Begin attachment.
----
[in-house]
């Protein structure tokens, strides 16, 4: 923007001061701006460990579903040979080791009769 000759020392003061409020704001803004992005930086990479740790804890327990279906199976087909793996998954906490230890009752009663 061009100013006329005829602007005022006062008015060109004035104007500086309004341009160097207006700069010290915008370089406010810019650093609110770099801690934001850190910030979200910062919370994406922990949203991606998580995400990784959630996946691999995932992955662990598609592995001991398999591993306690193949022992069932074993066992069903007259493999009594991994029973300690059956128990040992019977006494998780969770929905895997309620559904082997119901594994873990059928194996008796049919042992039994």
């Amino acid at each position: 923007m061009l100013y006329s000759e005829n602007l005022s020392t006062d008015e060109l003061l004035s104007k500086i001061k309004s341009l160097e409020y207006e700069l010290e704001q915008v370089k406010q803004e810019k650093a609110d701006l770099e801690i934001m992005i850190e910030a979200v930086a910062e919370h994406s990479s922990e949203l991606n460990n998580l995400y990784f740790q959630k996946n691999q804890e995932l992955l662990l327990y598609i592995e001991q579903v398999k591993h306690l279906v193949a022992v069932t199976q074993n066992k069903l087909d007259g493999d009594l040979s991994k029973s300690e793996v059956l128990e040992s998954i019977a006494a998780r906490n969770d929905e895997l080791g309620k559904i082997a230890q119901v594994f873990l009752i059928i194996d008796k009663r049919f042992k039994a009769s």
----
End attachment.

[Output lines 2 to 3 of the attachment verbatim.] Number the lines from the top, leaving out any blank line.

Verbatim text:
């Protein structure tokens, strides 16, 4: 923007001061701006460990579903040979080791009769 000759020392003061409020704001803004992005930086990479740790804890327990279906199976087909793996998954906490230890009752009663 061009100013006329005829602007005022006062008015060109004035104007500086309004341009160097207006700069010290915008370089406010810019650093609110770099801690934001850190910030979200910062919370994406922990949203991606998580995400990784959630996946691999995932992955662990598609592995001991398999591993306690193949022992069932074993066992069903007259493999009594991994029973300690059956128990040992019977006494998780969770929905895997309620559904082997119901594994873990059928194996008796049919042992039994």
């Amino acid at each position: 923007m061009l100013y006329s000759e005829n602007l005022s020392t006062d008015e060109l003061l004035s104007k500086i001061k309004s341009l160097e409020y207006e700069l010290e704001q915008v370089k406010q803004e810019k650093a609110d701006l770099e801690i934001m992005i850190e910030a979200v930086a910062e919370h994406s990479s922990e949203l991606n460990n998580l995400y990784f740790q959630k996946n691999q804890e995932l992955l662990l327990y598609i592995e001991q579903v398999k591993h306690l279906v193949a022992v069932t199976q074993n066992k069903l087909d007259g493999d009594l040979s991994k029973s300690e793996v059956l128990e040992s998954i019977a006494a998780r906490n969770d929905e895997l080791g309620k559904i082997a230890q119901v594994f873990l009752i059928i194996d008796k009663r049919f042992k039994a009769s």